The yuan is likely to be a part of the IMF special drawing rights’ basket by 2020, by which time the capital account will be fully opened to the international market and the currency will be freely exchanged, so monetary policy should start preparing for that from now, says Zhou.

Lian Ping, chief economist with the Bank of Communications, says that in the near future, both capital inflows and outflows will be seen, and cross-border funding flows will become more volatile.

“The current environment is complicated,” says Lian.

Besides the effects of an end to the United States’ quantitative easing, the pressure on domestic companies to boost direct overseas investments and measures to lower internal market interest rates will together affect capital flows, he says.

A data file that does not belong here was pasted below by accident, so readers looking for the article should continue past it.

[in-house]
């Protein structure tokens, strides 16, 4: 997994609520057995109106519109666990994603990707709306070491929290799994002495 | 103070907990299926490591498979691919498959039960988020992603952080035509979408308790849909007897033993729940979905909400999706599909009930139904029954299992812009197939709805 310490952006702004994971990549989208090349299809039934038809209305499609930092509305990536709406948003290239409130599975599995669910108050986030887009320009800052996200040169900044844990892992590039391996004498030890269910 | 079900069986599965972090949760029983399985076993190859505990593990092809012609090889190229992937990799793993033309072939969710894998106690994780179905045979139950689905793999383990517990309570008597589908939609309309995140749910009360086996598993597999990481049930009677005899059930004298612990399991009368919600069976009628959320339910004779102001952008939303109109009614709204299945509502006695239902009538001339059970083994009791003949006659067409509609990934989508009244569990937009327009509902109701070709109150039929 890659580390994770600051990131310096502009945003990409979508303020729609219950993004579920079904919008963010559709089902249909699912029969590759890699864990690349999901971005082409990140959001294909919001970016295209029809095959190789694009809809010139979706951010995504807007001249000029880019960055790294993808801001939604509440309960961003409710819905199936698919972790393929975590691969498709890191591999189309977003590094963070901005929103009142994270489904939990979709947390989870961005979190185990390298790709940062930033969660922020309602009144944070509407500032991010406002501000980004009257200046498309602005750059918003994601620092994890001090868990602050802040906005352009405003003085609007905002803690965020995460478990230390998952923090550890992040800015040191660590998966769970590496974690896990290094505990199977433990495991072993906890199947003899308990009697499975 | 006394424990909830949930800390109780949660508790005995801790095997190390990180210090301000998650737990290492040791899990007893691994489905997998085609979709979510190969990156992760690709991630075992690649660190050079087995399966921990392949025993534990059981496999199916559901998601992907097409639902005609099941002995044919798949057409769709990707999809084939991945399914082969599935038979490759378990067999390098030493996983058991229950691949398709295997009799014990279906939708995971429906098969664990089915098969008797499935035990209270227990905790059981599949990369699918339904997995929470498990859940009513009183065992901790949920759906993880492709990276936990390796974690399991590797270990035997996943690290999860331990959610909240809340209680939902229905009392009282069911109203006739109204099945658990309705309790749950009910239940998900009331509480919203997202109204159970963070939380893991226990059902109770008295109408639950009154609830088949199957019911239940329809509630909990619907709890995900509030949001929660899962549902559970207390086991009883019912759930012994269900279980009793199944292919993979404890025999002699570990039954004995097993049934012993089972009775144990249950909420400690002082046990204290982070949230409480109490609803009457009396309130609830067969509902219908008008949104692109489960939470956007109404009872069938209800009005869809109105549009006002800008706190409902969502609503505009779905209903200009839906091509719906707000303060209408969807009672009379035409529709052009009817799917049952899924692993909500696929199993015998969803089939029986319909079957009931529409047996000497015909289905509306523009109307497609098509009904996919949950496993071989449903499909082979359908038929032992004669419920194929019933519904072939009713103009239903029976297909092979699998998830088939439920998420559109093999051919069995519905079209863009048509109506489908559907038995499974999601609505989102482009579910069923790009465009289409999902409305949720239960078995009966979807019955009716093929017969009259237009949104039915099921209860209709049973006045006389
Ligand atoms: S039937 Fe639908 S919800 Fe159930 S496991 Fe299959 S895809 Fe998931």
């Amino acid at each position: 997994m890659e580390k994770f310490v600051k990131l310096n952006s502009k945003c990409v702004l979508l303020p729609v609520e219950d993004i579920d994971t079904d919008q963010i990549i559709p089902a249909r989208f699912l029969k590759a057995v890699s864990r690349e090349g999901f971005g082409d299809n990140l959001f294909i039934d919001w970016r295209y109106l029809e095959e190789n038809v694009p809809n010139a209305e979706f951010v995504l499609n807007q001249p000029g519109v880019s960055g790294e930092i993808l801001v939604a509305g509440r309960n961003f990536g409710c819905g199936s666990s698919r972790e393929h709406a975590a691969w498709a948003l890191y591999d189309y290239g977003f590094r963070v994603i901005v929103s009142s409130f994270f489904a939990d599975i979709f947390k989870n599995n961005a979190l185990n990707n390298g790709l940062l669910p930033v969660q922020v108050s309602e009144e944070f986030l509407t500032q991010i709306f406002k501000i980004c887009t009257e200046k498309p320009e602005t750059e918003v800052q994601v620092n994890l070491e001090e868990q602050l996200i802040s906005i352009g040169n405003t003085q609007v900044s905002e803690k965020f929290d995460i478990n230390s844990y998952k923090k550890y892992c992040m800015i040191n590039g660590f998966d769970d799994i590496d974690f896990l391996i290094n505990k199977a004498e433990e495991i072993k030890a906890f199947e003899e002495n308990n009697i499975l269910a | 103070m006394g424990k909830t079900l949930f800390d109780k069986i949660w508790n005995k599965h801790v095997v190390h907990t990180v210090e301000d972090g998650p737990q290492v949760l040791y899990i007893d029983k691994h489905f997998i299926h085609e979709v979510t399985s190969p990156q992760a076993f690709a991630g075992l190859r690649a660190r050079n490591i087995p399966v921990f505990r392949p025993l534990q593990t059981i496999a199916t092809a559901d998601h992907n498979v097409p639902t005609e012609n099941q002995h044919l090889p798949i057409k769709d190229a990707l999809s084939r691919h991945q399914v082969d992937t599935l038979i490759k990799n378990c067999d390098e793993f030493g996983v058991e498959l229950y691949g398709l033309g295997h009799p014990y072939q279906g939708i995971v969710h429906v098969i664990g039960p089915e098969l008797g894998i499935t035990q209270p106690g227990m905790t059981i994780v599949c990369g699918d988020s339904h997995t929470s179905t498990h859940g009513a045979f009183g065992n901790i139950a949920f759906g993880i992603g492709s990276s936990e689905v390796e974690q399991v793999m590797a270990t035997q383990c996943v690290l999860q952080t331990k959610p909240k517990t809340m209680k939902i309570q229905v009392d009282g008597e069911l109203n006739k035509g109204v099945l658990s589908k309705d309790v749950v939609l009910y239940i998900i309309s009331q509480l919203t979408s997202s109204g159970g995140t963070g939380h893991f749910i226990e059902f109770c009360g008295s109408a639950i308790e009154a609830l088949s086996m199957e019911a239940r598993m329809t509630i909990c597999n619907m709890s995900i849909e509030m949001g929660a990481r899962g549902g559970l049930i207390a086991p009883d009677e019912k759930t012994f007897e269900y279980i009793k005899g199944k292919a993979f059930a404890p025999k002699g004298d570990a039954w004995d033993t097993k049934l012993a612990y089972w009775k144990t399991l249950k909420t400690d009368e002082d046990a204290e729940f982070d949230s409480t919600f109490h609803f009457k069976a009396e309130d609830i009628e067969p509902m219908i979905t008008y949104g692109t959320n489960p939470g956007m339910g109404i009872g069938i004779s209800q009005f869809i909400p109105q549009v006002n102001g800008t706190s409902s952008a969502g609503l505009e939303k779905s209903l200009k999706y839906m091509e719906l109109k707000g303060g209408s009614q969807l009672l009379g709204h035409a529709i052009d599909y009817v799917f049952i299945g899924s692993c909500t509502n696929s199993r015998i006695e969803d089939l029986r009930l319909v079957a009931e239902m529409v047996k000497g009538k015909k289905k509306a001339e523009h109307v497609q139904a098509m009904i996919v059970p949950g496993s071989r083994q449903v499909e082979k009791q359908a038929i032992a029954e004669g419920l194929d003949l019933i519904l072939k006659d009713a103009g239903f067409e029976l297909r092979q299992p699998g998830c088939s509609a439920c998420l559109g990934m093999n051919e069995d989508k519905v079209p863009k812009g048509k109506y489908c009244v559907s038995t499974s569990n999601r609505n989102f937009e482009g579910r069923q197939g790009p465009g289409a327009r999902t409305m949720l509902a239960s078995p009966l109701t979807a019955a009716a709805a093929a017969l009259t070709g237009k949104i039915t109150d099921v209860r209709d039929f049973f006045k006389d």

“As Chinese economic growth enters a structural downturn and the international payments surplus narrows, the growth in China’s foreign exchange purchases is expected to slow down in the medium term.”

As the country’s trade surplus rises and domestic investment slows, China is likely to generate large current account surpluses over a prolonged period.

The large scale of surpluses will then transform into capital outflows and be injected into global infrastructural investments.

“China’s fund outflows may keep long-term capital cheap even if the world’s major central banks tighten their monetary policies. How the world absorbs China’s large current account surpluses will define the next round of economic expansion,” says Sanjeev Sanyal, global strategist at Deutsche Bank.

He said that a real appreciation of the yuan is unlikely to correct those surpluses, but could perversely add to them.